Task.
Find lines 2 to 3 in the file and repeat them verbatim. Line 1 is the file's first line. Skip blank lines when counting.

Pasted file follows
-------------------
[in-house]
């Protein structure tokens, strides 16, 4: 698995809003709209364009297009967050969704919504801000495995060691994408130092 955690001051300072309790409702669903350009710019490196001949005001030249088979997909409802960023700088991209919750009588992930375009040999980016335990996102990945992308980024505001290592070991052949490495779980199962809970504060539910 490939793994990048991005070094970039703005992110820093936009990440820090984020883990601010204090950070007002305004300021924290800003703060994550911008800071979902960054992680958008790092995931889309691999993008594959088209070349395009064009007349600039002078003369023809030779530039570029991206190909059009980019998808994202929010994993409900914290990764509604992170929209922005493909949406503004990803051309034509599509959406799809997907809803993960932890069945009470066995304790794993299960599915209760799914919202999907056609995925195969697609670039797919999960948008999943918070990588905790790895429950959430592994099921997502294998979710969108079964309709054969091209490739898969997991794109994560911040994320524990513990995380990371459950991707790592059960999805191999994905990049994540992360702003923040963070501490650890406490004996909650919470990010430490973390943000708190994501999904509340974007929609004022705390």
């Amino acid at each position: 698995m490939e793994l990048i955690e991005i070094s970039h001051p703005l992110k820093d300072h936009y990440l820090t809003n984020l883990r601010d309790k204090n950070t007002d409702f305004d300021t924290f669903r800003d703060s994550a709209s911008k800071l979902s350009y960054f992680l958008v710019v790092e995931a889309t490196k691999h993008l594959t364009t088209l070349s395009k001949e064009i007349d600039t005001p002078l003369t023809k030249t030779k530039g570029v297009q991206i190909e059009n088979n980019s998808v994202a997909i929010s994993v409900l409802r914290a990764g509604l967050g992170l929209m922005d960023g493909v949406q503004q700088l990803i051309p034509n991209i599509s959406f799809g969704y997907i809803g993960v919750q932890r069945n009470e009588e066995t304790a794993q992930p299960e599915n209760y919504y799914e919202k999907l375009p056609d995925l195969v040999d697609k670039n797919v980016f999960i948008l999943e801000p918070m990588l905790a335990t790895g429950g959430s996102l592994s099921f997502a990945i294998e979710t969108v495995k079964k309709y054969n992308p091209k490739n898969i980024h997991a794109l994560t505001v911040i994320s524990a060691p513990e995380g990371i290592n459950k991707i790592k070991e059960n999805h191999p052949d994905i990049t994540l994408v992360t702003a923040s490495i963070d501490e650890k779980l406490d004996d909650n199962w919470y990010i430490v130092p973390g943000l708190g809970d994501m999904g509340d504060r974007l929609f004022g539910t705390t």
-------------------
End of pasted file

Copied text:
């Protein structure tokens, strides 16, 4: 698995809003709209364009297009967050969704919504801000495995060691994408130092 955690001051300072309790409702669903350009710019490196001949005001030249088979997909409802960023700088991209919750009588992930375009040999980016335990996102990945992308980024505001290592070991052949490495779980199962809970504060539910 490939793994990048991005070094970039703005992110820093936009990440820090984020883990601010204090950070007002305004300021924290800003703060994550911008800071979902960054992680958008790092995931889309691999993008594959088209070349395009064009007349600039002078003369023809030779530039570029991206190909059009980019998808994202929010994993409900914290990764509604992170929209922005493909949406503004990803051309034509599509959406799809997907809803993960932890069945009470066995304790794993299960599915209760799914919202999907056609995925195969697609670039797919999960948008999943918070990588905790790895429950959430592994099921997502294998979710969108079964309709054969091209490739898969997991794109994560911040994320524990513990995380990371459950991707790592059960999805191999994905990049994540992360702003923040963070501490650890406490004996909650919470990010430490973390943000708190994501999904509340974007929609004022705390």
């Amino acid at each position: 698995m490939e793994l990048i955690e991005i070094s970039h001051p703005l992110k820093d300072h936009y990440l820090t809003n984020l883990r601010d309790k204090n950070t007002d409702f305004d300021t924290f669903r800003d703060s994550a709209s911008k800071l979902s350009y960054f992680l958008v710019v790092e995931a889309t490196k691999h993008l594959t364009t088209l070349s395009k001949e064009i007349d600039t005001p002078l003369t023809k030249t030779k530039g570029v297009q991206i190909e059009n088979n980019s998808v994202a997909i929010s994993v409900l409802r914290a990764g509604l967050g992170l929209m922005d960023g493909v949406q503004q700088l990803i051309p034509n991209i599509s959406f799809g969704y997907i809803g993960v919750q932890r069945n009470e009588e066995t304790a794993q992930p299960e599915n209760y919504y799914e919202k999907l375009p056609d995925l195969v040999d697609k670039n797919v980016f999960i948008l999943e801000p918070m990588l905790a335990t790895g429950g959430s996102l592994s099921f997502a990945i294998e979710t969108v495995k079964k309709y054969n992308p091209k490739n898969i980024h997991a794109l994560t505001v911040i994320s524990a060691p513990e995380g990371i290592n459950k991707i790592k070991e059960n999805h191999p052949d994905i990049t994540l994408v992360t702003a923040s490495i963070d501490e650890k779980l406490d004996d909650n199962w919470y990010i430490v130092p973390g943000l708190g809970d994501m999904g509340d504060r974007l929609f004022g539910t705390t």